What are they?

Tomatoes, lycopersicon lycopersicum (or ‘wolf peach’ to the non-Latin speakers), are a member of the Solanaceae, better known as the nightshade, family. Botanically speaking, they are berries, and therefore a fruit rather than a vegetable. Originating in Mexico and Central America, it is thought that they were known as xitomatl, meaning ‘plump thing with a navel’ – an apt description! From this, the Spanish conquistadors derived tomat, and we Anglicized to tomato. The Italians know them as pomodoro; apple of gold.

There are many varities of tomatoes, some sources suggest as many as 25,000! As we don’t have space for quite that many, we’re growing a small selection of heavy croppers, including yellow and red varieties, a striped tom and one rather suitably named oxheart.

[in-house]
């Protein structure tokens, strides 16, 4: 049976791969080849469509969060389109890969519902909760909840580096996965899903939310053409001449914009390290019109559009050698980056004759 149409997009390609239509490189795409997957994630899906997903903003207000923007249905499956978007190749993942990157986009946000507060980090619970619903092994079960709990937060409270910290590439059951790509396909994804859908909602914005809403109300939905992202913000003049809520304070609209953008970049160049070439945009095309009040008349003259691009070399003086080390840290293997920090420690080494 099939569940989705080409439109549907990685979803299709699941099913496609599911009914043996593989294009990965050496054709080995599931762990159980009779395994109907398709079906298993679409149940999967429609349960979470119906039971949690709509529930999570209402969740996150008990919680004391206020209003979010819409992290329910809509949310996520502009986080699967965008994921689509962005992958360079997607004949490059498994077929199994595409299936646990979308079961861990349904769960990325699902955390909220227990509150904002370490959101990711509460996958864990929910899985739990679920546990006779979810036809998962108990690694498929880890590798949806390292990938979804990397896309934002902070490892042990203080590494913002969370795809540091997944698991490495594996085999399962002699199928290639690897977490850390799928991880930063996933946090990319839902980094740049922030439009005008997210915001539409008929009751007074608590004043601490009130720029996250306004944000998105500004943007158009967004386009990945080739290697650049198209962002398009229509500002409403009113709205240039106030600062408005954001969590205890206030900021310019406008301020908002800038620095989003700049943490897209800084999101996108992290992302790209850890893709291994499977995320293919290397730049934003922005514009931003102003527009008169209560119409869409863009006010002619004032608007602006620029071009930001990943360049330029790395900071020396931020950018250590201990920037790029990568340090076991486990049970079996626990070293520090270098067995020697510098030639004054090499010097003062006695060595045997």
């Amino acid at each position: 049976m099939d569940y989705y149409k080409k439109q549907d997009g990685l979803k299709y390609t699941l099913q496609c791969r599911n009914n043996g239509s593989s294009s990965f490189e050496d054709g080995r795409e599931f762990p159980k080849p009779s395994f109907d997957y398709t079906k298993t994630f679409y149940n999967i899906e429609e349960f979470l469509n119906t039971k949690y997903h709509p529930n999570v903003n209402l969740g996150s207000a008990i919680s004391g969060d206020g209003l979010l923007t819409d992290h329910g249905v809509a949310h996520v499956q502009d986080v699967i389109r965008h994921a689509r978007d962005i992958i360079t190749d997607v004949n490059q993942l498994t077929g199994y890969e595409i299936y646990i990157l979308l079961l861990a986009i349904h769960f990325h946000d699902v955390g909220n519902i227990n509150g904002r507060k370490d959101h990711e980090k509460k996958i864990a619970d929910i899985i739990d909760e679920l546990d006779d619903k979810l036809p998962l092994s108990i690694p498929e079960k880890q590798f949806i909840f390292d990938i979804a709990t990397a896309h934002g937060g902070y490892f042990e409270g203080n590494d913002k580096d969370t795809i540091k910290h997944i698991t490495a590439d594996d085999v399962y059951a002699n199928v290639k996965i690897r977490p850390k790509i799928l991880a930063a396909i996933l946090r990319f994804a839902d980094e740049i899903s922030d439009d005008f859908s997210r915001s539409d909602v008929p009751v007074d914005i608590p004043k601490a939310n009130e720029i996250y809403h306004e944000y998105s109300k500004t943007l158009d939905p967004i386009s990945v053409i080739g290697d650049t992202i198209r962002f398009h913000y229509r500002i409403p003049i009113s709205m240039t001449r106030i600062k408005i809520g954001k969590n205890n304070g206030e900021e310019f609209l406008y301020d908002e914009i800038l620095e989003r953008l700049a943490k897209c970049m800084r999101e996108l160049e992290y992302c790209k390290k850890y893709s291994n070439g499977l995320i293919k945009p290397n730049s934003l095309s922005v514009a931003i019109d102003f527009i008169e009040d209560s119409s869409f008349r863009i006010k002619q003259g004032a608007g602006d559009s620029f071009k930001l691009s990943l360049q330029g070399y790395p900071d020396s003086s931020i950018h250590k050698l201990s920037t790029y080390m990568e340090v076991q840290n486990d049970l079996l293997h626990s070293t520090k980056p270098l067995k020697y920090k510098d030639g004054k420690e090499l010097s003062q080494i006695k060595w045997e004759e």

What to do with them?

They are of course delicious as they are, and add a lovely pop of colour to salad. A natural accompanyment to Mediteranean dishes, try your toms in risotto, with pasta or on a pizza. Roasting or stewing adds hearty depths to their flavour. For those of you with a meat box delivery, tomatoes complement pork and chicken. And who doesn’t love a big bowl of tomato soup on a rainy afternoon?

Bloody Mary anyone?

When are they in season?

They can be grown all year round in heated glasshouses, but you’ll get them at their best in summer, when they are ripened by the elusive phenomena known as sunshine.